Just posting this reader reax as a counter to my original post. FYI, however, please note I am well aware that Rumsfeld was and is not a neo-con per se. That was not my intent in "gloating" so, er, sophomorically. What was, however, is to suggest that this hubris-ridden Jacksonian, which is what I think Don Rumsfeld is, is nowhere near as powerful as he was back in the heady days of '02, when he was often playing SecState too. He's now forced to tout the party line a bit better, you see, and not piss all over Foggy Bottom like was his wont during Bush I. This is largely because crude realities have intruded, alas. His stewardship of the first two years of the Iraq occupation will go down as one of the most abysmally botched handlings of a post-conflict situation in US history (sorry, "post major combat..."). Embarrassing, indeed frightfully so, and on an epic scale. Second, his moral repute is in tatters (at least outside of the Hannity-Coulter wing of the Party, where 'ragheads' deserve their sorry due) as evidence continues to accumulate that the widespread torture and abuse of detainees that has occurred from Guantanamo to Iraq to Afghanistan and likely points beyond unknown stem from conscious decisions taken in his office (as well as lack of leadership and oversight that bordered on the criminally negligent). Third, this is the man who didn't even game-plan for an insurgency, swallowed Ken Adleman types hokum that this was going to be a "cakewalk", and resisted troop increases, at critical junctures, because we were just fighting a few hapless "dead-enders" (it still pains him to utter the word "insurgency"). If ever a man should have resigned from Bush's cabinet, this was the one. Deep down, I suspect, he knows this, but his arrogance prevented him from doing the right thing and stepping aside (and Bush's sad dependence on him, of course, played a role too). Regardless, history will not treat him kindly, so while he can play matinee idol tough guy for a couple more years at the podium--with an often cretinously supine Pentagon press corps along for the cheap ride--the long view will be much less generous. And, for that, I am happy indeed, as at least this rough, if delayed, measure of justice will be exacted. Is it all I would have hoped for? No, not by a long shot. But it's something, and I'll take it...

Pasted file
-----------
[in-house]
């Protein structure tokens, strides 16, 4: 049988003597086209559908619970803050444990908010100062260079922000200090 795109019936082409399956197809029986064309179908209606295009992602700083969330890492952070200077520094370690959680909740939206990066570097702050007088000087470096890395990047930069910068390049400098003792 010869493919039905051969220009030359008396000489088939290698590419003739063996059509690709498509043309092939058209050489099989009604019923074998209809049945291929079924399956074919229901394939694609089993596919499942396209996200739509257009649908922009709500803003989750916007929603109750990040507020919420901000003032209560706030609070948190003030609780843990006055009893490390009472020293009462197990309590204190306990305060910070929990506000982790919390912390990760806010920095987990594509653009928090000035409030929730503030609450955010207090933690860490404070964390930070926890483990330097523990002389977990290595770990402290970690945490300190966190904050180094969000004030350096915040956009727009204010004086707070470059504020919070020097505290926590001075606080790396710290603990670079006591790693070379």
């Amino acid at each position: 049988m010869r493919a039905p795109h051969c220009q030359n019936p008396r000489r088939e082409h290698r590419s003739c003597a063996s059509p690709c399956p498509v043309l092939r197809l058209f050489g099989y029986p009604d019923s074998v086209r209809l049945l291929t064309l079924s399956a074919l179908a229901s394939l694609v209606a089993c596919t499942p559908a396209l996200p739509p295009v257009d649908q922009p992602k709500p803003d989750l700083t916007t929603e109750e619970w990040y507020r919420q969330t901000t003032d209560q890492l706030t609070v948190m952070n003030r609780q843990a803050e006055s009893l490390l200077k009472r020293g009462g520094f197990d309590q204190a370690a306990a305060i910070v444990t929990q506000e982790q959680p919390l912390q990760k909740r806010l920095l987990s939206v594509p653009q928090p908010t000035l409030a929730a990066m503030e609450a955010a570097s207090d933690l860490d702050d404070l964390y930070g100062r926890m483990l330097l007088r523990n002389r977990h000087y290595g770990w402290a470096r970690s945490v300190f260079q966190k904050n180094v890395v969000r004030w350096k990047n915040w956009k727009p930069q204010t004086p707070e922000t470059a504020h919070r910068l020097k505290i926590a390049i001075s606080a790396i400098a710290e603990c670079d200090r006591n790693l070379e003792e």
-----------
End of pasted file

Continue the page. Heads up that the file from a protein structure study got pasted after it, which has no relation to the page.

Posted by Gregory at February 20, 2006 12:36 AM | TrackBack (0)
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persepctive: great powers are forced to interact with lesser powers for several reasons: security; for profit; to appease certain chauvinisms running within and without the culture. In short these interactions are governed by needs which are not necessarily in any rational way attached to the policies or ends evinced by them. America was compelled to go into Iraq. All these attempts to set that compulsion on a rational footing that can be defended after the fact seem misplaced, evasive, excuplatory.

Posted by: saintsimon at February 20, 2006 11:45 AM | Permalink to this comment Permalink

Well, okay. Except the "long twilight struggle" quote is of course Kennedy's description of the Cold War:

Now the trumpet summons us again—not as a call to bear arms, though arms we need; not as a call to battle, though embattled we are—but a call to bear the burden of a long twilight struggle, year in and year out, "rejoicing in hope, patient in tribulation"—a struggle against the common enemies of man: tyranny, poverty, disease, and war itself.
And both seem to be channeling John Lewis Gaddis's recent book THE COLD WAR, and Rummy is perhaps responding to this recent review: